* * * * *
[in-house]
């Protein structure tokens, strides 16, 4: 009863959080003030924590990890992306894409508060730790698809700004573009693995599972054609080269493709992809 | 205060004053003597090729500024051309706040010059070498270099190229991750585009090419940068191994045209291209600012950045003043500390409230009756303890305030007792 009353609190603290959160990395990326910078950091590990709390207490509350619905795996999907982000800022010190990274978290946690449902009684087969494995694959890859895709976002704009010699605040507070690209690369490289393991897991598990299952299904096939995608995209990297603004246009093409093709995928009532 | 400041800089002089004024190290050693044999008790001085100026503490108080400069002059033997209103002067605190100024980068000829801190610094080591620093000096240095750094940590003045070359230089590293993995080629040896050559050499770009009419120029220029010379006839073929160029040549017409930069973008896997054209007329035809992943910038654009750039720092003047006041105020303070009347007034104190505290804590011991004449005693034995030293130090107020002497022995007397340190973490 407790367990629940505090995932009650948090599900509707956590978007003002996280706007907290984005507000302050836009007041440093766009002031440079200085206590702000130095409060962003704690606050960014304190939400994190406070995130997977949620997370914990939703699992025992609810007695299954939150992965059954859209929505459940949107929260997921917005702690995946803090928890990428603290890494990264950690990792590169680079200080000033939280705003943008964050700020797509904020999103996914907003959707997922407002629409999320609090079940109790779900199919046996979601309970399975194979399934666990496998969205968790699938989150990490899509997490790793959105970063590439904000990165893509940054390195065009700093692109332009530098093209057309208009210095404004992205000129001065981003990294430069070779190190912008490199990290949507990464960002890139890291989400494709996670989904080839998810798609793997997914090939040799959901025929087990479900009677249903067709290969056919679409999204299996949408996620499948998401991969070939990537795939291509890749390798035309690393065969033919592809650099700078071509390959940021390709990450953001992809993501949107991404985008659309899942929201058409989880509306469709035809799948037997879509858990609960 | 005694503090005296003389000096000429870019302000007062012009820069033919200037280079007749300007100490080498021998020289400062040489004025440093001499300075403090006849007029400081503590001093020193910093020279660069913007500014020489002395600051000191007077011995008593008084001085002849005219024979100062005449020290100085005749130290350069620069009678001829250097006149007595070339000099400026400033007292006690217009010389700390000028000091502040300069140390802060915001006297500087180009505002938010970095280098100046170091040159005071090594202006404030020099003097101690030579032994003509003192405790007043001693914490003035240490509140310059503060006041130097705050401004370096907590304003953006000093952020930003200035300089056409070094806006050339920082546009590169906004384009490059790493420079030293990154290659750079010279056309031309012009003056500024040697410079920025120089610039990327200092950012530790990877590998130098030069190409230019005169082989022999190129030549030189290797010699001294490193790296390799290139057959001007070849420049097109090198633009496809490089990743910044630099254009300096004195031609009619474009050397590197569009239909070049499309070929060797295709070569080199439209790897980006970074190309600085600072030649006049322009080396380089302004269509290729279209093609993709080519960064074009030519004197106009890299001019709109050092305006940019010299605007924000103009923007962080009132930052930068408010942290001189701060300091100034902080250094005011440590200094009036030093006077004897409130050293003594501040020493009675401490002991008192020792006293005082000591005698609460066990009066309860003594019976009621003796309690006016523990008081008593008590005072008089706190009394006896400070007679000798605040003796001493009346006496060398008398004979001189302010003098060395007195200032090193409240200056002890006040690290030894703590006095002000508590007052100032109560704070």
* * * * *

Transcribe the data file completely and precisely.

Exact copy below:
[in-house]
């Protein structure tokens, strides 16, 4: 009863959080003030924590990890992306894409508060730790698809700004573009693995599972054609080269493709992809 | 205060004053003597090729500024051309706040010059070498270099190229991750585009090419940068191994045209291209600012950045003043500390409230009756303890305030007792 009353609190603290959160990395990326910078950091590990709390207490509350619905795996999907982000800022010190990274978290946690449902009684087969494995694959890859895709976002704009010699605040507070690209690369490289393991897991598990299952299904096939995608995209990297603004246009093409093709995928009532 | 400041800089002089004024190290050693044999008790001085100026503490108080400069002059033997209103002067605190100024980068000829801190610094080591620093000096240095750094940590003045070359230089590293993995080629040896050559050499770009009419120029220029010379006839073929160029040549017409930069973008896997054209007329035809992943910038654009750039720092003047006041105020303070009347007034104190505290804590011991004449005693034995030293130090107020002497022995007397340190973490 407790367990629940505090995932009650948090599900509707956590978007003002996280706007907290984005507000302050836009007041440093766009002031440079200085206590702000130095409060962003704690606050960014304190939400994190406070995130997977949620997370914990939703699992025992609810007695299954939150992965059954859209929505459940949107929260997921917005702690995946803090928890990428603290890494990264950690990792590169680079200080000033939280705003943008964050700020797509904020999103996914907003959707997922407002629409999320609090079940109790779900199919046996979601309970399975194979399934666990496998969205968790699938989150990490899509997490790793959105970063590439904000990165893509940054390195065009700093692109332009530098093209057309208009210095404004992205000129001065981003990294430069070779190190912008490199990290949507990464960002890139890291989400494709996670989904080839998810798609793997997914090939040799959901025929087990479900009677249903067709290969056919679409999204299996949408996620499948998401991969070939990537795939291509890749390798035309690393065969033919592809650099700078071509390959940021390709990450953001992809993501949107991404985008659309899942929201058409989880509306469709035809799948037997879509858990609960 | 005694503090005296003389000096000429870019302000007062012009820069033919200037280079007749300007100490080498021998020289400062040489004025440093001499300075403090006849007029400081503590001093020193910093020279660069913007500014020489002395600051000191007077011995008593008084001085002849005219024979100062005449020290100085005749130290350069620069009678001829250097006149007595070339000099400026400033007292006690217009010389700390000028000091502040300069140390802060915001006297500087180009505002938010970095280098100046170091040159005071090594202006404030020099003097101690030579032994003509003192405790007043001693914490003035240490509140310059503060006041130097705050401004370096907590304003953006000093952020930003200035300089056409070094806006050339920082546009590169906004384009490059790493420079030293990154290659750079010279056309031309012009003056500024040697410079920025120089610039990327200092950012530790990877590998130098030069190409230019005169082989022999190129030549030189290797010699001294490193790296390799290139057959001007070849420049097109090198633009496809490089990743910044630099254009300096004195031609009619474009050397590197569009239909070049499309070929060797295709070569080199439209790897980006970074190309600085600072030649006049322009080396380089302004269509290729279209093609993709080519960064074009030519004197106009890299001019709109050092305006940019010299605007924000103009923007962080009132930052930068408010942290001189701060300091100034902080250094005011440590200094009036030093006077004897409130050293003594501040020493009675401490002991008192020792006293005082000591005698609460066990009066309860003594019976009621003796309690006016523990008081008593008590005072008089706190009394006896400070007679000798605040003796001493009346006496060398008398004979001189302010003098060395007195200032090193409240200056002890006040690290030894703590006095002000508590007052100032109560704070």